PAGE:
I just finished reading a marvelous little tome by Carl Trueman, The Creedal Imperative, and cannot help but exclaim its merits. It is, in a word, an apologetic for the discipline of systematic theology, but more than this, an apologetic for publicly chronicled and shared systematic theology, subscription to which serves as the standard of ecclesiastical fellowship.
Carl Trueman is, of course, a Presbyterian, and he and I do not subscribe to the selfsame doctrinal standards. This does not detract, however, from his argument, because the creedal imperative for which he argues is not one of specific content, but one of principle. Trueman naturally favors his own creedal/confessional standards, but argues that even a flawed confession can be superior to none at all. To that end Trueman magnanimously appends to his work a bibliography of confessions and polity manuals from several ecclesiastical traditions.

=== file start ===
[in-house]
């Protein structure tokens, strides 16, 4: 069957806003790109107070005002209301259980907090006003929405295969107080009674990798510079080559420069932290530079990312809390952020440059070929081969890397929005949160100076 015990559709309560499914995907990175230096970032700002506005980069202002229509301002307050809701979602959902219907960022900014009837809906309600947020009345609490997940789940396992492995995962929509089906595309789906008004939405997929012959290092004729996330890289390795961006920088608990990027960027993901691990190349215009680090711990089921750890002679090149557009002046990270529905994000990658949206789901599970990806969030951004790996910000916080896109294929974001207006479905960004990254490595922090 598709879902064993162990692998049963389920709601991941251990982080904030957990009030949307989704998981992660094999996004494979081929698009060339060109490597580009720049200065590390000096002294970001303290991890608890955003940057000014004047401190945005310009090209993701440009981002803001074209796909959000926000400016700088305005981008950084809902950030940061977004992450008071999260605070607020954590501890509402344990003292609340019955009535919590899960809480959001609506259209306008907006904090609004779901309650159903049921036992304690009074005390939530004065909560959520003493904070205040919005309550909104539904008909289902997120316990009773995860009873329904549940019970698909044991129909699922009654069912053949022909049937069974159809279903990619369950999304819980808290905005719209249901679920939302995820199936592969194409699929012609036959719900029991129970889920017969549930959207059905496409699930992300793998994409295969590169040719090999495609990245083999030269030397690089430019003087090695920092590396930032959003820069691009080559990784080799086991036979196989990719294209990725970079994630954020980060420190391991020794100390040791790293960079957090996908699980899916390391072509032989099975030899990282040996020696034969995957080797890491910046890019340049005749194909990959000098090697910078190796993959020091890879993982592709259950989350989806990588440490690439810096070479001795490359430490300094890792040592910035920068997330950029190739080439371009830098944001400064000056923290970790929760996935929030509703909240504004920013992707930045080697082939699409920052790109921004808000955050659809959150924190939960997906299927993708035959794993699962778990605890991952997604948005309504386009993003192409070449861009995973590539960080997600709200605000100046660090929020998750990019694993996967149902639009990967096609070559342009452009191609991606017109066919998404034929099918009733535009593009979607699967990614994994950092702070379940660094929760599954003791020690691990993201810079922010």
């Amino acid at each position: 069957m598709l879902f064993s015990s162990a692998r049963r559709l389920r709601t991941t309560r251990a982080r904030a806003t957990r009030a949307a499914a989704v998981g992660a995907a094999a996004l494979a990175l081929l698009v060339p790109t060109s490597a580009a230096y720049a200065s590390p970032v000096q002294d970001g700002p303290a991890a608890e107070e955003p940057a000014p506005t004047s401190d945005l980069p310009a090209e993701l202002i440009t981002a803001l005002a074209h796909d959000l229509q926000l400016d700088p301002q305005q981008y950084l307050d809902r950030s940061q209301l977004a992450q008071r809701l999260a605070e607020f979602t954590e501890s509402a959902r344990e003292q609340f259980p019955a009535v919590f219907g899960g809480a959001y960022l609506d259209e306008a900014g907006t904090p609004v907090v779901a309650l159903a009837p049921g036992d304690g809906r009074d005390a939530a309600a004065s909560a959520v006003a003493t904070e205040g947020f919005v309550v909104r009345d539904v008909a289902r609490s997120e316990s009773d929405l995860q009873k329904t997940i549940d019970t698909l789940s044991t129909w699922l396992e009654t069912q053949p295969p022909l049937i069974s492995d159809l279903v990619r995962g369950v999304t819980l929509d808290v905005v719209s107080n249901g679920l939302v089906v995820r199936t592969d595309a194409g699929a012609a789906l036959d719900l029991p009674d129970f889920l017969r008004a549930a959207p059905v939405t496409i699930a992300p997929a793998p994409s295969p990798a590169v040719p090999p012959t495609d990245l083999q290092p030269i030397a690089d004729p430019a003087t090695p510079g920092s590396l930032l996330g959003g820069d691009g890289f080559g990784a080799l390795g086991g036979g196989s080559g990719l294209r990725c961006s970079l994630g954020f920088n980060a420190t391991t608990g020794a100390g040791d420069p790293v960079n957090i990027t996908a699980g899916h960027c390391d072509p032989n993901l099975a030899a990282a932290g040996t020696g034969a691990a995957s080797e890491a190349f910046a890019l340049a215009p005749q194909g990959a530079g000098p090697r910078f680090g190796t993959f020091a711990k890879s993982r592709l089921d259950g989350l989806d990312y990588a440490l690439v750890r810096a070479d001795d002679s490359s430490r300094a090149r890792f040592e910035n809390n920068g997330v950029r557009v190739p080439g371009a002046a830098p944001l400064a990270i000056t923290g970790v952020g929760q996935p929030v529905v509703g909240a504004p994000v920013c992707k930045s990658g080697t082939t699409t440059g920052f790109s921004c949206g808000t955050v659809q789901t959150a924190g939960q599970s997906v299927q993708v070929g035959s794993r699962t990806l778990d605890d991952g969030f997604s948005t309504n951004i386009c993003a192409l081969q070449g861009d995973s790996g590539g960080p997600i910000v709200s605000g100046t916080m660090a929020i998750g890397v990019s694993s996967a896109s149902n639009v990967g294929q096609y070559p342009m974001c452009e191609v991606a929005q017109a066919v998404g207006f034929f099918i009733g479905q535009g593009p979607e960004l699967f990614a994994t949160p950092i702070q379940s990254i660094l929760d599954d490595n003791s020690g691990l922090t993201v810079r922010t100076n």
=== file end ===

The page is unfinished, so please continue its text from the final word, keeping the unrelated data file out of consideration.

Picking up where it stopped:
That creeds are sometimes treated as independent, a priori sources of authority is an unfortunate reality. But this reality does not detract from their value as a posteriori summaries of biblical teaching. Indeed, Trueman argues, the development of such summaries is a matter both of (1) biblical propriety and (2) ecclesiastical necessity.
After spending a chapter detailing and dismantling the cultural case against creeds, Trueman establishes in his second chapter the philosophical and biblical foundation for creeds. It is here that Trueman makes his most preposterous claim, viz., that creeds and confessions are biblical, so it is well worth slowing down to summarize (and applaud) his argument: Read more about On Having No Creed but the Bible